- Is higher in protein than wheat flour
- Has a rich taste profile
Almond flour nutrition compared to white flour
Almond flour has a rich nutritional profile full of healthy fats, fibre, protein, vitamins and minerals. This helpful table clearly highlights the difference between the two. However please be aware these figures do vary depending on the brand you are using.
|Plain White Flour|
|of which saturates||4.4g||0.4g|
|of which mono-unsaturates||38.2g||0g|
Tips for using almond flour in baking
Baking with almond flour is just as versatile as grain flours, but there are a few extra considerations to ensure that you get great results every time.
Here are my recommendations on how to achieve great bakes with almond flour:
- Think about the texture you want in your bakes – if you are looking for a lighter, fluffier end result, like in my FLOURLESS ALMOND ORANGE CAKE then you will want to use a finer, blanched almond flour. This one by Seba Garden is a good option. However, if you are looking for a little more texture like in my BANANA ALMOND FLOUR COOKIES WITH PEANUTS or LOW CARB APPLE GINGERBREAD CRUMBLE then opt for ground almonds instead.
- Storage – Keep your opened almond flour in an air-tight container in a cool, dark and dry location. A cupboard is perfect. However, some also suggest storing your almond flour in the fridge. This will help to extend its shelf life but isn’t something I have felt necessary as I use almond flour quite regularly.
- Don’t just convert wheat flour recipes 1:1 with almond flour – Whilst almond flour is a great baking alternative for wheat flour it does require a little tweaking and changes to quantities of other ingredients. This is because it has a higher fat content which can make bakes denser with more moisture. But the good news is I have done a lot of the hard work for you. So make sure to have a good look through my SWEET TREATS section, which is full of tasty bakes and desserts that predominately use almond flour.
- Almond flour bakes tend to brown quicker – You really have to keep an eye on your bakes as every oven is different and when you use almond flour they do tend to brown quicker. Therefore I generally cook at a slightly lower temperature. Also if you feel your bakes are browning too quickly you can always place a little parchment paper over the top 10 to 15 minutes before the end of cooking.
- Always leave your bakes to completely cool – due to the extra moisture content when using almond flour it makes your hot bakes very soft and unstable to the touch. Therefore always leave your almond flour bakes to completely cool before handling so that they have time to firm up.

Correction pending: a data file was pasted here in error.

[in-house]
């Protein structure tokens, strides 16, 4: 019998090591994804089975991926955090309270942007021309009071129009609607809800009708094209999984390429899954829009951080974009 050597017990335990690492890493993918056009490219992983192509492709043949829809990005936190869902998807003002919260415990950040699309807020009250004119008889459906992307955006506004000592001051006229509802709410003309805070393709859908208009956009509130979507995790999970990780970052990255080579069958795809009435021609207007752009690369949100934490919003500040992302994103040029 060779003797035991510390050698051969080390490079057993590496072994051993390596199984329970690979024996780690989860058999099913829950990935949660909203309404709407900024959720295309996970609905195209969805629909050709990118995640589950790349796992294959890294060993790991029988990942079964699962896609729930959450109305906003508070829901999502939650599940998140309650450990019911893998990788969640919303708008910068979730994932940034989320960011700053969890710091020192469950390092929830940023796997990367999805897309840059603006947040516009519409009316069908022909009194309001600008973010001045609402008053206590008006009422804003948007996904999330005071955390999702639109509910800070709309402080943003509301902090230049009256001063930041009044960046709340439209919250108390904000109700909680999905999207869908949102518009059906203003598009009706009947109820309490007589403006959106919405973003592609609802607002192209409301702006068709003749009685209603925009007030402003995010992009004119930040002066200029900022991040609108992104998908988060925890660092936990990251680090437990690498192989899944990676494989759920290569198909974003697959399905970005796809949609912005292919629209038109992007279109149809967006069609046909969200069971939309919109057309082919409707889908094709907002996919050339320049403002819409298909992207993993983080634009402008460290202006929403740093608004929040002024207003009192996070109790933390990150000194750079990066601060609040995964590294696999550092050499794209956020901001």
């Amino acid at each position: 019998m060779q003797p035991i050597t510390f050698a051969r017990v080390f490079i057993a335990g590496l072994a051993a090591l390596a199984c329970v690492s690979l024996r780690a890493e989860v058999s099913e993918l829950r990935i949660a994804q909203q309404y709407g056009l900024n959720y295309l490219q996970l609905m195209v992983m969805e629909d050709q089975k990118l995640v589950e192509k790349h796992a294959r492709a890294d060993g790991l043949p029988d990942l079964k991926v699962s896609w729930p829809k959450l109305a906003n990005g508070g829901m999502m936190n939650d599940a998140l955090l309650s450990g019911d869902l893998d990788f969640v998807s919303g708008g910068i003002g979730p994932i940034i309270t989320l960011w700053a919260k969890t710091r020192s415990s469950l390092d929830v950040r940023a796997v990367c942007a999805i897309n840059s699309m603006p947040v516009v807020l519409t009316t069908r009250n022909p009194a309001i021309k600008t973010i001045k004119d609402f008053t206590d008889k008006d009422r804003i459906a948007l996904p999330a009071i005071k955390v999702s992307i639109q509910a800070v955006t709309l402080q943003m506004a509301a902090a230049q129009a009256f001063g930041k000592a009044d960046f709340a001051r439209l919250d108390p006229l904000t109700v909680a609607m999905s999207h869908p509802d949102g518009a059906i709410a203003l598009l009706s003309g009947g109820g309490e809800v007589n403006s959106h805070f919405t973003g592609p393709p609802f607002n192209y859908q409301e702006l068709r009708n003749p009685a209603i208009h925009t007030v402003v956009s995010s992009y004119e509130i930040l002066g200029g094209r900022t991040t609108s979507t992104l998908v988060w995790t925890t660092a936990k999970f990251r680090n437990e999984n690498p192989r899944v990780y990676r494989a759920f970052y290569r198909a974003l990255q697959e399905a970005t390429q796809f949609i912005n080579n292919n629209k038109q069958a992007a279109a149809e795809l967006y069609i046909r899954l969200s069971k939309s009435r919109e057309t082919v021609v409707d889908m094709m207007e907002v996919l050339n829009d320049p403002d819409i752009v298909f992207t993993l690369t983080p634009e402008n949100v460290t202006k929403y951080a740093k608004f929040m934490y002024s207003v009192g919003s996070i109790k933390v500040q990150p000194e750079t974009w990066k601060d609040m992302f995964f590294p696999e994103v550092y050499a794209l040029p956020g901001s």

- Separate your eggs – A method I have found to help make my bakes become even lighter is to separate my eggs and then add them back into the recipe at different stages. In particular, folding in the light fluffy egg whites as a final step helps to achieve even more lightness.
The Negatives of almond flour
So I want to be as balanced as possible. Whilst there are many great reasons from nutrition and blood glucose management for using almond flour in baking, there are also some downsides.
Firstly it’s more expensive – on average in the UK you are looking at paying just shy of £5.00 per 500g of almond flour whereas the equivalent 500g of plain white flour is as cheap as 20p
It is not suitable if you have nut allergies – It goes without saying but if you have a nut allergy it’s best to avoid using almond flour in your baking!
Has a higher calorie count and fat content – The fat content in almond flour is higher compared to wheat flour. Whilst it is mostly unsaturated fat, which is classed as a beneficial fat, it does also have a higher saturated fat content. So eating too much almond flour could lead to weight gain.
Could cause digestive issues – For some people eating too much almond flour (throughout the day) can cause issues like bloating, sickness and diarrhoea. Just be aware of how often and how much you are eating so you don’t let your body hit that point of tolerance.
To summarise using almond flour in baking
- Almond flour is a great alternative for diabetics and can be another helpful tool in your overall diabetes management toolbox. This is because it is low carb and has a low Glycemic Index (GI), meaning it won’t have the same impact on raising blood glucose levels compared to grain flour.
- It Is naturally gluten-free and has a rich nutritional profile
- It adds moistness and a fuller taste profile to your bakes and desserts
- However, it is more expensive, higher in calories and fat, and is not suitable for those with a nut allergy.